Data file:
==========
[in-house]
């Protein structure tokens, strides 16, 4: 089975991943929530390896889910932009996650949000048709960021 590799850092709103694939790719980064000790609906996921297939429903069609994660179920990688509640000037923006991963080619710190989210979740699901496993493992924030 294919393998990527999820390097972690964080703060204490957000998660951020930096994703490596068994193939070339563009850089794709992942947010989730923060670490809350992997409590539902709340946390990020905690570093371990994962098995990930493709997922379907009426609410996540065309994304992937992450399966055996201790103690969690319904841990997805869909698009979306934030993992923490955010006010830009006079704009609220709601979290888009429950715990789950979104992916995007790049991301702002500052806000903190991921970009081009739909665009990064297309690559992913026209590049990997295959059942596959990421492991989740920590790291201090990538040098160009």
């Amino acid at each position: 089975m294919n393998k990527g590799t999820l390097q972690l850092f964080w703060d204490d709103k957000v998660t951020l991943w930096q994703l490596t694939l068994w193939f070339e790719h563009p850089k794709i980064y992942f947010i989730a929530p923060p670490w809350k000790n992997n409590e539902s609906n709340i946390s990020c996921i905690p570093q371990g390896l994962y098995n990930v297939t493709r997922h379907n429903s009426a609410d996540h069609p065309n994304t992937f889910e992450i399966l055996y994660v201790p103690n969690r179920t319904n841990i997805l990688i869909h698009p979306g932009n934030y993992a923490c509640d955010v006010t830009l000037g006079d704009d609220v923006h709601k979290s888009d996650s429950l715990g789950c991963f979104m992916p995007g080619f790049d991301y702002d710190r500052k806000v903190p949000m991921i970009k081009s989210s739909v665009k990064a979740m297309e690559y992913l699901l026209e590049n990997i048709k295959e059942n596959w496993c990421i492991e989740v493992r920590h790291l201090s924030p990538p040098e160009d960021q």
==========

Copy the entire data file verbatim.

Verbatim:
[in-house]
């Protein structure tokens, strides 16, 4: 089975991943929530390896889910932009996650949000048709960021 590799850092709103694939790719980064000790609906996921297939429903069609994660179920990688509640000037923006991963080619710190989210979740699901496993493992924030 294919393998990527999820390097972690964080703060204490957000998660951020930096994703490596068994193939070339563009850089794709992942947010989730923060670490809350992997409590539902709340946390990020905690570093371990994962098995990930493709997922379907009426609410996540065309994304992937992450399966055996201790103690969690319904841990997805869909698009979306934030993992923490955010006010830009006079704009609220709601979290888009429950715990789950979104992916995007790049991301702002500052806000903190991921970009081009739909665009990064297309690559992913026209590049990997295959059942596959990421492991989740920590790291201090990538040098160009």
């Amino acid at each position: 089975m294919n393998k990527g590799t999820l390097q972690l850092f964080w703060d204490d709103k957000v998660t951020l991943w930096q994703l490596t694939l068994w193939f070339e790719h563009p850089k794709i980064y992942f947010i989730a929530p923060p670490w809350k000790n992997n409590e539902s609906n709340i946390s990020c996921i905690p570093q371990g390896l994962y098995n990930v297939t493709r997922h379907n429903s009426a609410d996540h069609p065309n994304t992937f889910e992450i399966l055996y994660v201790p103690n969690r179920t319904n841990i997805l990688i869909h698009p979306g932009n934030y993992a923490c509640d955010v006010t830009l000037g006079d704009d609220v923006h709601k979290s888009d996650s429950l715990g789950c991963f979104m992916p995007g080619f790049d991301y702002d710190r500052k806000v903190p949000m991921i970009k081009s989210s739909v665009k990064a979740m297309e690559y992913l699901l026209e590049n990997i048709k295959e059942n596959w496993c990421i492991e989740v493992r920590h790291l201090s924030p990538p040098e160009d960021q």